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PERFORMANCE | 9 out of 10
The V-6 moves with authority and refinement, and it returns decent gas mileage
Camaro SS can hit 60 mph in a scant 4.6 seconds
Car and Driver
Quite simply, a breakthrough drive
With the return of the Chevrolet Camaro, a 40-year-old automotive rivalry is finally resurrected in full force. The battle between Ford, Chevy, and Dodge muscle cars is just as tight as it was in the 1960s, but many reviews read by TheCarConnection.com give the performance edge to the 2010 Chevrolet Camaro.
The 2010 Chevrolet Camaro debuts with more than enough power to handle its closest competitors. Car and Driver reviewers proclaim that, "with a 304-hp, 3.6-liter V-6, the base Camaro is nearly as powerful as the Mustang GT," which features a V-8 engine. Meanwhile, the V-8 version of the 2010 Chevy Camaro, distinguished by its SS badging, gets "400 hp and 410 lb-ft of torque" when paired with the automatic transmission, and a full "426 hp and 420 lb-ft" of torque when mated with the manual, according to Car and Driver.
Both versions of the Chevrolet Camaro are more than up to the demands of daily driving and impromptu stoplight drag battles, as the sparkling acceleration numbers show. Cars.com reports that with the 2010 Chevy Camaro SS, "60 mph comes in 4.7 seconds with either the automatic or the manual," while the "V-6 Camaro goes from zero to 60 mph in 6.1 seconds." Automobile Magazine reviewers are pleased to report that, "for the first time in history, the base Camaro is no slouch." They also point out that the 300-hp V-6 in the base Camaro is "ninety horsepower more than the base V-8 found in a 1967 Camaro." In terms of daily driving, Autoblog says "the car pulls so well that you'll never worry about having enough power to have fun on steep grades or pull off racy passing maneuvers."
Whether you opt for the V-6 or V-8 version of the new 2010 Chevrolet Camaro, Cars.com states that "either engine comes with a six-speed manual or six-speed automatic." Reviewers are generally impressed with both transmissions, but surprisingly, the V-6's manual proves to be the highlight of the bunch. Cars.com says that "the stick shift has medium throws and good overall precision" with the V-6, but the SS's heavier-duty six-speed "feels more trucklike than the one in the V-6, with muddier linkages and more force required to shift gears." Car and Driver feels that "the shift and clutch actions of the six-speed manual transmission were amiable enough for an average commute," while Automobile Magazine praises the "smooth and largely unnoticeable" action of the automatic.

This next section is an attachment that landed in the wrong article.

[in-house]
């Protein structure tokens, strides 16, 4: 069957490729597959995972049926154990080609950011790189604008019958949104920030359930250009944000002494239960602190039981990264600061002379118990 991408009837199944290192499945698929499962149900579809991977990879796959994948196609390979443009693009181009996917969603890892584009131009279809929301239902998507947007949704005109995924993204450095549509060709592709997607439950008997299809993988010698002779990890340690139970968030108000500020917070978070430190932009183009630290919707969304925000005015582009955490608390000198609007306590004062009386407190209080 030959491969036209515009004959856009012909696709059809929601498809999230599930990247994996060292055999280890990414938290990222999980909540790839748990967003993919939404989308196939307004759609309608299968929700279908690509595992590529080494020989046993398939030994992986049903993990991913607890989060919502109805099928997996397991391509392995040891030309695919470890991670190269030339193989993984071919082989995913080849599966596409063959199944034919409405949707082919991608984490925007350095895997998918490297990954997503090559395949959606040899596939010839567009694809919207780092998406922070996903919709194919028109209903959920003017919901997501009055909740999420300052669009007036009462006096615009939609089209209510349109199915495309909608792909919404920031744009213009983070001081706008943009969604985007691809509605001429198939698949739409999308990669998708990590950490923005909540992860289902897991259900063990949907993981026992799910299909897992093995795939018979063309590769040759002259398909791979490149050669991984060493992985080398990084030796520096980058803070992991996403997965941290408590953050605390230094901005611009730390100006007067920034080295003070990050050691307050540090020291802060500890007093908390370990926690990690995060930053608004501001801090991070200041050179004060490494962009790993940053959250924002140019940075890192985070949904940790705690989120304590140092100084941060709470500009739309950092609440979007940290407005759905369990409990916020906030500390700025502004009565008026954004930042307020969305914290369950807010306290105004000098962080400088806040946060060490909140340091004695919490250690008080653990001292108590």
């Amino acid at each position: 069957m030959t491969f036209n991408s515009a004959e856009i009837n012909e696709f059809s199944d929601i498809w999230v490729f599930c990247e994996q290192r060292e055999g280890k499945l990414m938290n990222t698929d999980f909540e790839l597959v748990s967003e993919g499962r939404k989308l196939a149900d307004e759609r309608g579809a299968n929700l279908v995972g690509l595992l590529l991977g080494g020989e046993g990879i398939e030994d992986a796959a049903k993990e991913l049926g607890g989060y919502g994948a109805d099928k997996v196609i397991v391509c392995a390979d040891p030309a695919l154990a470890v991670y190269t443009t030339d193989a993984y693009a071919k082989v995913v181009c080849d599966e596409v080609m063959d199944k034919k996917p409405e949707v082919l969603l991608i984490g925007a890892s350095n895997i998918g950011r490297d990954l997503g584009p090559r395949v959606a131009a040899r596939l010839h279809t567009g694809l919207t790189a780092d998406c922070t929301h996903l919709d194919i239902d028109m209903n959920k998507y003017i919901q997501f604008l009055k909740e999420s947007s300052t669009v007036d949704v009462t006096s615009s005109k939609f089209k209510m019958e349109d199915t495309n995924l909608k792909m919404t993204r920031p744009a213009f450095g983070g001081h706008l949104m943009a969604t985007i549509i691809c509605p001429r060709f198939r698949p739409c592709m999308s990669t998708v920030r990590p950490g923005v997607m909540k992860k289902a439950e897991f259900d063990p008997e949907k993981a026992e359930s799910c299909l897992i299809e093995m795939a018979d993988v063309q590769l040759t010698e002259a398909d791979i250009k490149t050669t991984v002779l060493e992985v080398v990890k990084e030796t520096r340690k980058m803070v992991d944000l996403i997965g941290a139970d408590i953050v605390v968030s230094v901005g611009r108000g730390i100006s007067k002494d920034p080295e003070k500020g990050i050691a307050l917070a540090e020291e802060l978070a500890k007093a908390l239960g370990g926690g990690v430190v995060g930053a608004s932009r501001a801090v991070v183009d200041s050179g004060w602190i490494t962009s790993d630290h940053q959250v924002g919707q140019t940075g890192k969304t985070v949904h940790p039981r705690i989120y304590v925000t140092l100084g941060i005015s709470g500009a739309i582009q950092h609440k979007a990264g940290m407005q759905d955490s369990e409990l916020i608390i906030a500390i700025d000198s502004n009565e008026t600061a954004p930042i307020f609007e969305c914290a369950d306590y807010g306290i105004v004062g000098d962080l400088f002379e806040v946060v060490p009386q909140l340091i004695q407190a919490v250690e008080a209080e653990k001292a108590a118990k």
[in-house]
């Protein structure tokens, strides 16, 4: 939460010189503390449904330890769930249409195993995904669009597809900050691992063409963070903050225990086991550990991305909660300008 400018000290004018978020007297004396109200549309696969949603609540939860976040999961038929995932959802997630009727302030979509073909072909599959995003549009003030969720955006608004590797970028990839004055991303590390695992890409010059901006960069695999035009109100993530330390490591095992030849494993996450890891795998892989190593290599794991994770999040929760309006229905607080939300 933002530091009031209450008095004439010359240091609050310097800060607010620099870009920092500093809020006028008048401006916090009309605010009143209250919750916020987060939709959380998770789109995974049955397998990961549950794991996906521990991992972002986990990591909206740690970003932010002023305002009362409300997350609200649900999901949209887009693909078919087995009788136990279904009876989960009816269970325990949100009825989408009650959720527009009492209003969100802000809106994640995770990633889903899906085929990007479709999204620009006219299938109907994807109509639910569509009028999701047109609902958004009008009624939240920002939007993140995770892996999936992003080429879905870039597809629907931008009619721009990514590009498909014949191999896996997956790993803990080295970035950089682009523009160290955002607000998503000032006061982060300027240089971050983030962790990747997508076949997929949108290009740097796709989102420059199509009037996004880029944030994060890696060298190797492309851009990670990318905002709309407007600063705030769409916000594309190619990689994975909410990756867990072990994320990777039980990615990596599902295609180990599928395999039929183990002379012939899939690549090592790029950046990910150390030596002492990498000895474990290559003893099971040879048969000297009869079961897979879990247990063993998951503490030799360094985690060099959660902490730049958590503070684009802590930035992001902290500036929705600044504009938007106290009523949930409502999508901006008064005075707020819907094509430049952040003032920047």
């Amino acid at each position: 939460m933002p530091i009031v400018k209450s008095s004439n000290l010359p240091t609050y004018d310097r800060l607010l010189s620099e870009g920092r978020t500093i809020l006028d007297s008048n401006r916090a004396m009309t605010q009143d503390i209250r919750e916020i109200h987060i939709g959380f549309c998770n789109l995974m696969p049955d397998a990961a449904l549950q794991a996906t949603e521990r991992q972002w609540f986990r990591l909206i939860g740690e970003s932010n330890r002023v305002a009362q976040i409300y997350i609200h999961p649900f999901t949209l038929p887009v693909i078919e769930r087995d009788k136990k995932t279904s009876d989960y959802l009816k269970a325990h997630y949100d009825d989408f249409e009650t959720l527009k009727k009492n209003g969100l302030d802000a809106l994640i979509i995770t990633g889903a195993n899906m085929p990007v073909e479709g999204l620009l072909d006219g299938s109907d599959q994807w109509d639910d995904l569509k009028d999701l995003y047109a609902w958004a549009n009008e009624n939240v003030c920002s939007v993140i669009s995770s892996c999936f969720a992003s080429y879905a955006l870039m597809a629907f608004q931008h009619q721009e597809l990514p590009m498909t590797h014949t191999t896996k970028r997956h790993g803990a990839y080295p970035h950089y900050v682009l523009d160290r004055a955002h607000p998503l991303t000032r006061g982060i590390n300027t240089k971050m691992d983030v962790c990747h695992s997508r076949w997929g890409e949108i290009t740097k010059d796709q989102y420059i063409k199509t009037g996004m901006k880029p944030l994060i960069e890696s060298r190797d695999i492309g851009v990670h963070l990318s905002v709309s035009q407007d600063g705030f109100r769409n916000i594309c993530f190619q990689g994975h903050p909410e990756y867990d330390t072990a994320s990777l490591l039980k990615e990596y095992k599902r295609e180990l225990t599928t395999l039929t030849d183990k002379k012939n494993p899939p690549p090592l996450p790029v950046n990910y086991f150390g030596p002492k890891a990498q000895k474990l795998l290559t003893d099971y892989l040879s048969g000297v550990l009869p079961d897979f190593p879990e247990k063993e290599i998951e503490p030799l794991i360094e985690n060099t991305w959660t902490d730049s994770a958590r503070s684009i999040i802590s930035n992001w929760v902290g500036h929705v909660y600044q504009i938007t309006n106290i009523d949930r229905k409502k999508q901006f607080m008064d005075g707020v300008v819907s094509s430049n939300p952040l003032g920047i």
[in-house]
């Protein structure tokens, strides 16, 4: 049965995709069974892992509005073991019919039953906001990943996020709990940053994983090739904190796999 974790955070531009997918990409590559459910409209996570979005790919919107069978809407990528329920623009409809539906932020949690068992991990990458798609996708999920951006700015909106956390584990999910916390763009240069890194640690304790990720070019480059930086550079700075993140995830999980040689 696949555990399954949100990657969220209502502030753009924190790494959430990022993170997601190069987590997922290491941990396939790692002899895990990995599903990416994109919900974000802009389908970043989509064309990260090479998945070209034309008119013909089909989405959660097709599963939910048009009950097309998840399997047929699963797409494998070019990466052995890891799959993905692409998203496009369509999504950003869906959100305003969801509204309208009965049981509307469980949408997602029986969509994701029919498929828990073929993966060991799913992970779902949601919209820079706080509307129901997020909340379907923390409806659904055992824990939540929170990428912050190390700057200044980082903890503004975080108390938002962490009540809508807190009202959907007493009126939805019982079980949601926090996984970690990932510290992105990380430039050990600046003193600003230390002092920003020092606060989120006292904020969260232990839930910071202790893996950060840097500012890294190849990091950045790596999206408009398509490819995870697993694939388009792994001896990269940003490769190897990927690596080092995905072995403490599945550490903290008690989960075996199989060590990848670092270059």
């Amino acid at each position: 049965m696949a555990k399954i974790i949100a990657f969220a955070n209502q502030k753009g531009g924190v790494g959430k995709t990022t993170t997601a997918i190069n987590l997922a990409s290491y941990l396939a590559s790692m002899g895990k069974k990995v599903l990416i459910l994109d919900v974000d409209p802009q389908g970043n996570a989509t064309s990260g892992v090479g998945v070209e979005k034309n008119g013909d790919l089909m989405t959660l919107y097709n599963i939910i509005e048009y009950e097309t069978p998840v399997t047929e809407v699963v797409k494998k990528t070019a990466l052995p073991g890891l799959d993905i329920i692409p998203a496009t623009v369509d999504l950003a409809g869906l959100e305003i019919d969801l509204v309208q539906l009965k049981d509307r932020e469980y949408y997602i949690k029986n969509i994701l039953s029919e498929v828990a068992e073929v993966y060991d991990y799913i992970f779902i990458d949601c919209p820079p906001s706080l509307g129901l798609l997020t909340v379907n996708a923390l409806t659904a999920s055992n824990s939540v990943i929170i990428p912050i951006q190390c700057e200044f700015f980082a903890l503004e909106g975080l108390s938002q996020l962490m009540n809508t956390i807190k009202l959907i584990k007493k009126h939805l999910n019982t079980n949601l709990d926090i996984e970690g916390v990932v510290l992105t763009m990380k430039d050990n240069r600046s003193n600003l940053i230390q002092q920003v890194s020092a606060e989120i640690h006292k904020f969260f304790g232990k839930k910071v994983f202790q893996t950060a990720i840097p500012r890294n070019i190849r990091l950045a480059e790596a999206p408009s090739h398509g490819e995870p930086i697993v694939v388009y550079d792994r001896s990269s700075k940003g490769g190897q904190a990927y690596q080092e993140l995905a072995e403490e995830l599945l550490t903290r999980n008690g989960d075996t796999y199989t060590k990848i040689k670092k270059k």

Surprisingly, for all the hoopla surrounding the 2010 Chevy Camaro's top-notch performance credentials, there is also quite a lot being written about its fuel economy. While that in itself isn't surprising, the shocker comes once you realize that reviewers are praising the Chevrolet Camaro for its superb highway economy. The EPA estimates that the V-6 Chevrolet Camaro will get 29 mpg highway with either transmission, along with 17 city mpg with the manual and 18 city mpg with the auto. Even the V-8s return decent numbers, posting 16 mpg in the city and 24 or 25 mpg on the highway, depending on choice of manual (24) or automatic (25) transmission.
Whereas the old pony cars focused almost exclusively on drag-strip numbers, the latest generation places just as great an emphasis on daily drivability. To that end, the 2010 Chevrolet Camaro features "stellar" road handling, according to Car and Driver. They credit this street performance "in part to the independent multilink suspension out back and the stickiness of the fat, Z-rated 245/45 front and 275/40 rear Pirelli P Zero tires mounted on 20-inch wheels." Cars.com reports that, in addition to its tremendous power output, "other aspects [of the Chevrolet Camaro], from handling to ride quality, augment the car's big-tent potential." Cars.com also notes that "the steering wheel has enough power assist to make the daily drive bearable, yet feedback and turn-in precision are good enough to suit curvy roads." The suspension is wonderfully compliant, and Car and Driver reviewers are happy to report that "the Camaro showed remarkable poise, with the suspension handling the pockmarked roads with hardly any disturbance to the cabin." Unfortunately, Cars.com says that the Chevrolet Camaro V-6's "brakes are mushy," but the SS gets a much-improved set of Brembo brakes.
Powerful for the straights, capable in the corners, and reasonably fuel-efficient—could the 2010 Chevrolet Camaro mark a turning point for GM?